Films: Dramas

screenshot from Casablanca_Wikimedia Commons

The Lives of Others
Set in East Berlin, this is the story of two lovers and the Stasi man who spies on them. Just when you think you know what’s happening… A slow-boiling thriller that holds you down to the very end.

A Separation
It’s very hard to categorise this film except to say that it’s a beautifully nuanced Iranian drama about a family where each member has to confront him/herself as well as each other. I held my breath from start to finish and have recommended it to absolutely everybody.

Tell No One
A woman disappears and is presumed dead. Yet who is the person making contact? Guillaume Canet’s directorial take on this pulpy thriller had me gripped all the way.

Children of Heaven
Heartbreaking but illuminating story of a struggling brother and sister who share a pair of shoes. It has pathos but no maudlin note. I love The Color of Paradise as well, which is also from Iran and of similar ilk.

La Vie En Rose
This is an engrossing story of Edith Piaf’s tragic life, and it’s a gorgeously made film, but I was totally blown away by Marion Cotillard’s performance, and still believe it to be one of cinema’s finest ever.

The Ides of March
A terrific terse, tense and absorbing political thriller where every twist is played with sparse perfection. Headed on all ends by George Clooney, it has a stellar cast with Ryan Gosling in the lead.

screenshot from Rashomon [Public domain], via Wikimedia Commons

More Favourites:

  • Rashomon (above)  Kurasawa shows the same event told from different perspectives; its masterful handling has made the film’s title a shorthand for doing this in other films and mediums.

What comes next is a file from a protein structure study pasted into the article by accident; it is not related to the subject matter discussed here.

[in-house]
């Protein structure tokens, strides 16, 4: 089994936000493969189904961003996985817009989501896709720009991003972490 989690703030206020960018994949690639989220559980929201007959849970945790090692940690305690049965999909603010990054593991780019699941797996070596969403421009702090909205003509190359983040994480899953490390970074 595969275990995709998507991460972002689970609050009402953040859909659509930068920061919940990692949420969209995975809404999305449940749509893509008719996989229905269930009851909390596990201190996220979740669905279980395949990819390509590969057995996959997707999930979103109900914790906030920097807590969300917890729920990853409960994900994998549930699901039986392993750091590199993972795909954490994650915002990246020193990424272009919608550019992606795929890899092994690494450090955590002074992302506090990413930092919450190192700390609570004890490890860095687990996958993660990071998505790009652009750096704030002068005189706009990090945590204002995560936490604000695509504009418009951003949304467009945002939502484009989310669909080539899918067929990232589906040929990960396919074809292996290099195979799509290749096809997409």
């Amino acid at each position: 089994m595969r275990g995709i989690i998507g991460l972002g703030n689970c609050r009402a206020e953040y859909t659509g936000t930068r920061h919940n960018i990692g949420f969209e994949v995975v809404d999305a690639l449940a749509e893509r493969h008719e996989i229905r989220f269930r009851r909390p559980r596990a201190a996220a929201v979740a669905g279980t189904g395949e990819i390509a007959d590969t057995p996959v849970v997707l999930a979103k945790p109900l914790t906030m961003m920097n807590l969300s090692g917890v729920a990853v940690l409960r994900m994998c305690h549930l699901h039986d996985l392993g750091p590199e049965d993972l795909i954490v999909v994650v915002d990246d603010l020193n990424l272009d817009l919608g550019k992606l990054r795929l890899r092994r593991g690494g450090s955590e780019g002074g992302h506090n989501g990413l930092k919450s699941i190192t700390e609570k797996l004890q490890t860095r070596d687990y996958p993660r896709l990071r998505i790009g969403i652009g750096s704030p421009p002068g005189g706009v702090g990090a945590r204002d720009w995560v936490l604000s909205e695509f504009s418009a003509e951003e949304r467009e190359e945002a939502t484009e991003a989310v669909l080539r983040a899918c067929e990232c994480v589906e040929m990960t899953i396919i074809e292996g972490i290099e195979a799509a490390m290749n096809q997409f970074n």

• Casablanca (top)  Bogey! Ingrid! Noir with a heart.
  • California Dreamin’  A train carrying US soldiers stop in Romania during the Kosovo war; this captivating film’s director was killed during the editing, so it’s ‘unfinished’ but can more than hold its own against most completed films.
  • Wait Until Dark  Audrey Hepburn plays a blind woman; quite possibly my favourite thriller.
  • An Education  Carey Mulligan in 1960s England, with a scene-stealing Rosamund Pike as the dim-witted friend.
  • The Last King of Scotland  Two of my favourite actors, Forest Whitaker and James McAvoy, in this fictionalised story of Idi Amin and his doctor.
  • The Elephant Man  Moving David Lynch film with John Hurt and Anthony Hopkins.
  • The Player  I’m not otherwise a huge fan of Robert Altman, but this and Short Cuts are slow boilers that reach satisfying crescendos.
  • The First Day of the Rest of Your Life  About a French family through the years.
  • Tea With Mussolini  A gentle story set in Florence during WWII with a cast including Judi Dench, Maggie Smith, Joan Plowright, Cher and Lily Tomlin.
  • Argo  I wasn’t a big Ben Affleck fan until his directorial debut, Gone Baby Gone; each of his films just keeps getting better – I loved The Town too.
  • Dog Day Afternoon  Sidney Lumet’s brilliant film with Al Pacino as the man who robs a bank for the most unusual and touching reason.
  • Persepolis  Breathtaking animated version of Marjane Satrapi’s graphic novels.
  • Akeelah and the Bee  About a spelling bee contest – too charming to miss.
  • Howl’s Moving Castle  My favourite of Miyazaki’s many fantastical animation masterpieces.
  • The Intouchables  Omar Sy and François Cluzet play outcasts who bond.
  • The Social Network  The story of Facebook that started at Harvard.
  • Insomnia  A fan of most of Christopher Nolan’s other work, most notably Memento, the psychological layers of this film continue to stay in my mind years after seeing it.
  • All About My Mother, Talk to Her and Live Flesh are three of my favourite Pedro Almodóvar dramas; Women on the Verge of a Nervous Breakdown is my favourite comedy by him.

 • Images courtesy of Wikimedia Commons

8 thoughts on “Films: Dramas

    1. Guillaume Canet is a new hero of mine, though I’m the only one I know who wasn’t AS moved as everyone else was by this film. The ending had me in floods of tears, though…

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